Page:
Is it the message to move on when delight
dims, when the soul can live without
audible music, when colors have become
Devayani's eyes, her veins, when the thread
is no longer woven? O Rumi, the Friend prepares
cup after cup of bitter tea, forcing a search
for sweetness in the light blue sky
and the crows, eager for breakfast,
eager for dinner, eager to become

tracery darker than winter branches
against the sky. Devayani sits alone, plucking
her tuneless lute while you assure her that
the Friend is listening. Devayani believes you,
Devayani plays the music she cannot hear, does
the work, her compelled work, lives in warmth
and cold. And, O Rumi, Devayani giggles
in her happiness knowing she is as happy, maybe

happier than the ink black, sky-flying crows.



My hair is straw, my body dead weight,
yet my spirit is light as a girl's.
O Devayani, do we never age? Yet, as the bones
roll from bed in the morning, it seems we do
nothing but age, age in the night, and across
the day's span filled with laughter
at the fountain of interest running gleefully
beside the widening stream of abstinence.

Like boustrophedon from right to left
and left to right, life writes
its alternate tales of laughter, terror
as the pendulum of a clock far older than you.
O Devayani, the nights alternate with the days,
the possibilites with despair. Yet the birds fly on,
the leaves listen to the twig's call: soon, soon, soon,
and too-eager blossoms begin to scent the surprised air
while you tie your scarf tighter, walk faster,

swing your arms, right, left, right, left,
agree to want, agree to mourn, to learn that ancient India
has no history except that lived by humans day after day
after day without record, without loss. Free,
they were, to open their hands to the wind, to sing without
having to preserve, to eat without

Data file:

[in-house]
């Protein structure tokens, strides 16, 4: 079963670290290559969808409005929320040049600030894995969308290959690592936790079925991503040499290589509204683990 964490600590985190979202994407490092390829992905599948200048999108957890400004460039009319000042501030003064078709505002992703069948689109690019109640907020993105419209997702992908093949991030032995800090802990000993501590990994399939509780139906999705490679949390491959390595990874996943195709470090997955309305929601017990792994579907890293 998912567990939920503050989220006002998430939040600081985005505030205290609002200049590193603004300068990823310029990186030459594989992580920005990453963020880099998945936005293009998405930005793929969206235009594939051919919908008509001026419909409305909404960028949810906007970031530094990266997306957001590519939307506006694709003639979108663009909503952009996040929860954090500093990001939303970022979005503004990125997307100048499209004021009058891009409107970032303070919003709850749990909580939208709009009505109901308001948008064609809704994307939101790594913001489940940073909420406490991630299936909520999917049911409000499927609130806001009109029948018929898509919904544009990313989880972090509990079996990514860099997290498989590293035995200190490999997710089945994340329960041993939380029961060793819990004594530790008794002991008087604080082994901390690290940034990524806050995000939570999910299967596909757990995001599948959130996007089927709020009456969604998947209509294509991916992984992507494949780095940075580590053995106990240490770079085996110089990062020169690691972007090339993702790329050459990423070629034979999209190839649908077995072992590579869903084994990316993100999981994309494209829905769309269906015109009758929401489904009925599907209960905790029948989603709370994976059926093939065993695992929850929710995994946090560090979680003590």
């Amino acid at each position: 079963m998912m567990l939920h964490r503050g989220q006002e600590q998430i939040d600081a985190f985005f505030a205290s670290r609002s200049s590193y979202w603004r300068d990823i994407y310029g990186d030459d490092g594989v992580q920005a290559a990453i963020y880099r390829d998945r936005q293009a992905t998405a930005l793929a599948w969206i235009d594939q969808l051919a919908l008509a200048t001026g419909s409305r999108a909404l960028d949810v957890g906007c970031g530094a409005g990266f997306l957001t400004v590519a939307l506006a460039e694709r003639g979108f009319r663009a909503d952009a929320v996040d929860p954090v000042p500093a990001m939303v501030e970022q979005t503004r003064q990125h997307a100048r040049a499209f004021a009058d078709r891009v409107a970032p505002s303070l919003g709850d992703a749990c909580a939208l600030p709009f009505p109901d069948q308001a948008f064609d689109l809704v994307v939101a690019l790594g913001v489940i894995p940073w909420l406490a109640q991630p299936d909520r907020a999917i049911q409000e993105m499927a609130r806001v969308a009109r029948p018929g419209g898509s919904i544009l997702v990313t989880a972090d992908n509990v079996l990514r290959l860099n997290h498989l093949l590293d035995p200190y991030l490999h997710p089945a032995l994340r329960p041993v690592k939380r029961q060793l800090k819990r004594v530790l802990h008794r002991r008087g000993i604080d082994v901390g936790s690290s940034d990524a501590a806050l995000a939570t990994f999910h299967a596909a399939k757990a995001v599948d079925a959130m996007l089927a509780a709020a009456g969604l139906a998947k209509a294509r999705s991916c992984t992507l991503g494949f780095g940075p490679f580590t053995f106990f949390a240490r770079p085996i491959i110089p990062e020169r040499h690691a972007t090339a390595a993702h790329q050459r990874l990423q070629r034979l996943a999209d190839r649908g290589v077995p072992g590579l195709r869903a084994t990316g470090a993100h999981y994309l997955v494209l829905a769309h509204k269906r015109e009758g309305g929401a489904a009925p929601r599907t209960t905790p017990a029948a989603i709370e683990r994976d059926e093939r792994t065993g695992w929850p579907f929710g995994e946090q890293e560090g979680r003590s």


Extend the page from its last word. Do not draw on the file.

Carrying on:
analyzing the coming through of substance
meant by nature to fertilize the future food.

At every point our age tries to stop the flow:
write an article, analyze the writer, form a committee
investigate its members, each action, reaction as if our goal
were to slow down to stasis where all humanity
works on one problem: how to stop the flow. When
stopped we'll explode, the fragments unable
to move from lack of authoritative confirmation. There's
no longer enough left to study without

tripping over your neighbor's surveys, statistics. Who
just lives? opens their hand to the wind? blows
their breath across the wide open sea? Let it all go.
Let it all go. Memorize nothing, sing each song only once,
like India without history. O Devayani, satiate your curiosity
in the vast kingdoms of your heart, the unassailable breadth
of a wandering mind, like the dead weight of the ox

turning right, turning left around this present emptiness.



Thought and the time to do it in
are rare commodites
in the age of the

Thought and the time to do it in
are elusive qualities
in the age of

Thought and the time to do it in
are strange abberations
in the age of the

of mass anxiety, misplaced hysteria
induced by speed and the
media: coercions as
potent as

thought-police, as the dropping of hydrogen
bombs, the genocide of nations.
Free speech, in a land

but not acted upon, is annihilation of
thought and the time to do it in.
On the other hand, tragedy,

suffering, anguish of mind, of spirit can lead
to consciousness which can, if
we're lucky, lead to

and a compensatory lack of thought, of reason
-- which drives the world quite mad,
creature against creature,

for all excellent



It did seem, again, yesterday,
that there was no word from spring.
The frost was thick, the air was filled
with an icy chill.
The early rhododendron,
all abloom in its deep pink glory
was frozen, each trumpet frosted
and stiff and, at that early
hour of the morning, radiantly
beautiful in the crystalline
light beginning its
daily rebirth.

O Devayani, you thought of it all day long,
and this morning. But this morning
you are not going to pass its way,
nor tomorrow. Can you contain
your heart, your wonder to know
if the blossoms survive?
For now,
you remember them glazed, glowing
and only imagine their limp,
ice-bitten, defrosted heads.
As you grow older you find
it difficult

to enjoy many resplendent gifts
of this world -- knowing that frosted
flowers today mean withered flowers tomorrow.
Does that make them less beautiful?
They've been there several weeks,
singly blooming:
one, human-high, brave bush,
not far from the curled witch-hazel
permeating the cold air with its
scent. If Rhododendron goes
in a blaze of frost glory,
celebrate its fleeting beauty!

The blooms, after all, have a secret.
Gambling on the weather,
eager to be first in all the Arboretum
to trumpet their survival --
and the spring -- no matter how distant
or what hazards lie between,